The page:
Responding to Art Involves Self Expression (RAISE) is a five-session program designed in collaboration with the Berkshire County Juvenile Court System and hosted by the Clark. RAISE participants take part in a series of activities that harness the potential of art to explore what it means to be a human being. Each session is designed to promote positive self-awareness and sensitivity to others. The program culminates in a graduation ceremony that celebrates the participants’ achievements in the program. The final week begins with each participant leading a half-hour gallery talk for their parents or guardians, school personnel, and court officials.
PROGRAM GOALS INCLUDE:
Since its inception in 2006, RAISE has served more than 200 adolescents aged 12–17 from Berkshire County. Following their RAISE program experiences, students report that they find the museum a peaceful and comforting place, and many express the desire to go back because they feel a sense of personal ownership. Court personnel report that the recidivism rate for RAISE program graduates is close to zero, illustrating the power of art to change lives.
The RAISE program has won many national and international awards, and the curriculum has been shared with other museums in the U.S. and across the world.
Regional Head Start students participate in a program of repeat visits to the Clark designed to support the development of language, literacy, and kindergarten readiness skills. Students learn about museums and art through guided discussions and gallery explorations led by members of the Clark’s Education Department.
The Head Start with Art at the Clark program was developed in direct response to the impact of federal budget cuts to Head Start funding. The Clark recognized the role it could play in restoring culturally and socially enriching experiences in which Head Start children may not otherwise have the opportunity to take part, while also empowering them to share the benefits and enjoyment of museum visits with their families.
The program model has been recognized for excellence by the IMLS and has been shared with a number of other museums in the northeast.
People with dementia and their caregivers engage with museum staff in conversation about art on select Mondays when the museum is closed to the public. This special access creates a peaceful, reflective environment for enjoying art.
The primary goal of the program is to encourage self-expression, meaningful interactions, and a positive social experience for people with dementia, the people who love them, and the professionals involved with their care.
Curating a Culture of Respect (CCR) was established in 2013 by the Clark as a collaborative project within the FRAME organization (French American Museum Exchange—a consortium of 15 French and 15 American museums) as a program that addresses violence (from bullying to terrorism) with a goal of prevention. Locally, the program has evolved as a collaboration between the Clark, MASS MoCA, and WCMA. The program utilizes art as a vehicle to expand awareness of human relationships, perspectives, choices, and, in particular, our capacity for acting with both cruelty and compassion. CCR connects middle school students with art museums to contemplate human nature and social issues and to encourage them to be more cognizant of their own personal power in shaping positive futures.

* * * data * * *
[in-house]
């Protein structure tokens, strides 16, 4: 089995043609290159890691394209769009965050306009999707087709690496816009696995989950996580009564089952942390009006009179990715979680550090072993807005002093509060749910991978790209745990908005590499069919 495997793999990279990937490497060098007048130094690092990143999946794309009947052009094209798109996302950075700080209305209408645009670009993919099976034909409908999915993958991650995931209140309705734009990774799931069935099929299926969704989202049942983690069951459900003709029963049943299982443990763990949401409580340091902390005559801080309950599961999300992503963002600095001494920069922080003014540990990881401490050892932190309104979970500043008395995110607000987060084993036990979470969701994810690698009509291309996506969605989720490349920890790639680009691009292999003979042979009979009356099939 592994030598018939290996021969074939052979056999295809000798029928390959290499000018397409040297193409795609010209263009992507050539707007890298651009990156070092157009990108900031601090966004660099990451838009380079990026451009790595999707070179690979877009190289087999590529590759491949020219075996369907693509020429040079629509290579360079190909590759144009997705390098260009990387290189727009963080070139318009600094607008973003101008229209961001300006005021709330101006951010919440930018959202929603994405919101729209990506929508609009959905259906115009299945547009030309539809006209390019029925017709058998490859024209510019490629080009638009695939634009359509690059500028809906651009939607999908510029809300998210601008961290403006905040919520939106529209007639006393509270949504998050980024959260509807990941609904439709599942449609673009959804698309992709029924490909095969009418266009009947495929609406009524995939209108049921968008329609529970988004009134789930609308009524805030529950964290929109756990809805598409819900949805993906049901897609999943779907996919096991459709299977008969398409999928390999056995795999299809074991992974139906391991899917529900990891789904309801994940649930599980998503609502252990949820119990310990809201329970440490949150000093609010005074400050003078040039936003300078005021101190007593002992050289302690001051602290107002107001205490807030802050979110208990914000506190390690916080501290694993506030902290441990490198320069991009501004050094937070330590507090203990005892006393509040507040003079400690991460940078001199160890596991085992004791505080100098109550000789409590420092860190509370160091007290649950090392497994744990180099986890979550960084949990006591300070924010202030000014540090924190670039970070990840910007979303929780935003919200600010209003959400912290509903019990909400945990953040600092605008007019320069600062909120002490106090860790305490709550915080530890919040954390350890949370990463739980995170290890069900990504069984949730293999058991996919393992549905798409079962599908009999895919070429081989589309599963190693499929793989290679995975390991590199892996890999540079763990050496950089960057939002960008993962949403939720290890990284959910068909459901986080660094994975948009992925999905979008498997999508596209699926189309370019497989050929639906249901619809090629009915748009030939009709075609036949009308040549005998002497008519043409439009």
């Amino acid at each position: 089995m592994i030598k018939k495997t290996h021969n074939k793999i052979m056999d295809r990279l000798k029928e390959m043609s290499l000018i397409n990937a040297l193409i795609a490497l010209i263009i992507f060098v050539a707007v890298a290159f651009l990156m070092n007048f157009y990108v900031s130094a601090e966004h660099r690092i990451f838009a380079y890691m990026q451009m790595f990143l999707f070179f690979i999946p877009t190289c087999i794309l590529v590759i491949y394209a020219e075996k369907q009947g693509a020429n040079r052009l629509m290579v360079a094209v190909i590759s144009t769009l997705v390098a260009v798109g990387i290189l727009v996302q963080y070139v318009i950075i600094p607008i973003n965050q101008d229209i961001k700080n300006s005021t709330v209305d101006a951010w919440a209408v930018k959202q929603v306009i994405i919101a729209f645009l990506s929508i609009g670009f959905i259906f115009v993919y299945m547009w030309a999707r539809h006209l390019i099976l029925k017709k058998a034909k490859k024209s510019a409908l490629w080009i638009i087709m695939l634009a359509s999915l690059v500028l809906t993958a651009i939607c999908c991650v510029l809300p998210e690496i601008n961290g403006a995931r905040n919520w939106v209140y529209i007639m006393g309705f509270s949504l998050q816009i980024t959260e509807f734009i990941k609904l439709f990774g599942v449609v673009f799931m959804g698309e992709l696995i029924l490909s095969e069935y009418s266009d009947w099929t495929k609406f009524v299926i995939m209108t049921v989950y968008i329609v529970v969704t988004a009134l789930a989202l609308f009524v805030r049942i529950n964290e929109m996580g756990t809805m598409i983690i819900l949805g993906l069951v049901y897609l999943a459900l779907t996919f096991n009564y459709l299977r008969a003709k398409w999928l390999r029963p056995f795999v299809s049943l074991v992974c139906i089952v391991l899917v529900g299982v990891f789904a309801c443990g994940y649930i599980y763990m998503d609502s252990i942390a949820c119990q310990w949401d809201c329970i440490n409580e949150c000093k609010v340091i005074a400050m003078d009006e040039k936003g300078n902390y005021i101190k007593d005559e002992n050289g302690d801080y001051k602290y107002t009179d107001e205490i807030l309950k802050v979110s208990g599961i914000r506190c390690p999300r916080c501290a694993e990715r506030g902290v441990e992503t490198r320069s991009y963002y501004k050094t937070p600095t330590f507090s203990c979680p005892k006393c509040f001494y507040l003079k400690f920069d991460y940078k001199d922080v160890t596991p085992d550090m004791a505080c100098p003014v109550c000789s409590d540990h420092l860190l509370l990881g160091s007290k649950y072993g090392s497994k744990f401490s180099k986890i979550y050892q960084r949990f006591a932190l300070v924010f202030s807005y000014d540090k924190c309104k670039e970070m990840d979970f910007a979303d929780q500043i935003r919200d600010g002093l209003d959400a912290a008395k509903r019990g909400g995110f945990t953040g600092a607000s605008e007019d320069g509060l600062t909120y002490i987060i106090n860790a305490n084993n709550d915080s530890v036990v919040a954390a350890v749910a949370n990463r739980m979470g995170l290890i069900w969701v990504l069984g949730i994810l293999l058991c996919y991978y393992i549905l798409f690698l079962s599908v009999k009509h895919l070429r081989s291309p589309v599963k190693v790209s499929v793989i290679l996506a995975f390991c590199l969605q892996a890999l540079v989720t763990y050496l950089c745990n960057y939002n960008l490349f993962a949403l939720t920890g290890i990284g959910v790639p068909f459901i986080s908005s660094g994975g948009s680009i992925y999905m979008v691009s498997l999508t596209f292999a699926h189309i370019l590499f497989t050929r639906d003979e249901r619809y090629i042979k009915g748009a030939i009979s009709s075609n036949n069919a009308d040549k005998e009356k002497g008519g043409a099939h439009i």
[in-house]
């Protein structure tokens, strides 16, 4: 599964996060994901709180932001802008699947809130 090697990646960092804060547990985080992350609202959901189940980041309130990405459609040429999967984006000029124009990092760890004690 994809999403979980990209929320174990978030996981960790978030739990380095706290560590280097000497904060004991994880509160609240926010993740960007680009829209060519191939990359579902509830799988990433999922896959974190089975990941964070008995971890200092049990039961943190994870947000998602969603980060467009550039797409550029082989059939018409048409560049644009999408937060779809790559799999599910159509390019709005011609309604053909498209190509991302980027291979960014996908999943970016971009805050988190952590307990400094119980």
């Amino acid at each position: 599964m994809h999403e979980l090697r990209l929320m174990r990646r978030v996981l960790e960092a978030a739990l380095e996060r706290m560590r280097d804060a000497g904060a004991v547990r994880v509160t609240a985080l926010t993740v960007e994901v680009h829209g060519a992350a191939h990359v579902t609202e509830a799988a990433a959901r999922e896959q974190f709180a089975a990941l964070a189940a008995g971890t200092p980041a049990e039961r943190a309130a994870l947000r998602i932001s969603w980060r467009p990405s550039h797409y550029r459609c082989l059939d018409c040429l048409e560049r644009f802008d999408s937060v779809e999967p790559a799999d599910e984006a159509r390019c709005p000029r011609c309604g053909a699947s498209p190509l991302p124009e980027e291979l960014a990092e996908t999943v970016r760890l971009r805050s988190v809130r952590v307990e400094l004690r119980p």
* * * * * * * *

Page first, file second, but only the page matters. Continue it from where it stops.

In-depth gallery talks and conversational-style tours as well as complementary activities focused on the power of the arts are hosted at the three museums, at which students implement their observation and critical thinking skills. The program has made a greater impact by involving cohorts from entire grade levels and working with teachers to integrate art-centric methods, content, and ideas into their curricula.
In addition to engaging with art at museums, teachers are reshaping some of their classroom activities to connect with museum experiences and the related analytical thinking about the human condition. The operational strategy for the project is “synergistic co-creation," in which each of the partners determines levels of participation, shares responsibility for initiating activities and contributing to the evolution and potential impact of the project.
Our newest initiative involves working with the mental health community in the county to encourage professionals and clients to spend time at the Clark—engaging with our collection and enjoying our campus as part of their efforts to be healthy. Although we do not “do therapy” at the Clark, we believe that a visit to the museum can be therapeutic, and that a sense of belonging and ownership of a magnificent and beautiful place like the Clark can help people feel well and connected in their communities.
Engaging with art can enhance a sense of well-being and an appreciation of shared humanity for all people. With this in mind, the education department provides educator-led gallery talks for groups of adults with developmental disabilities.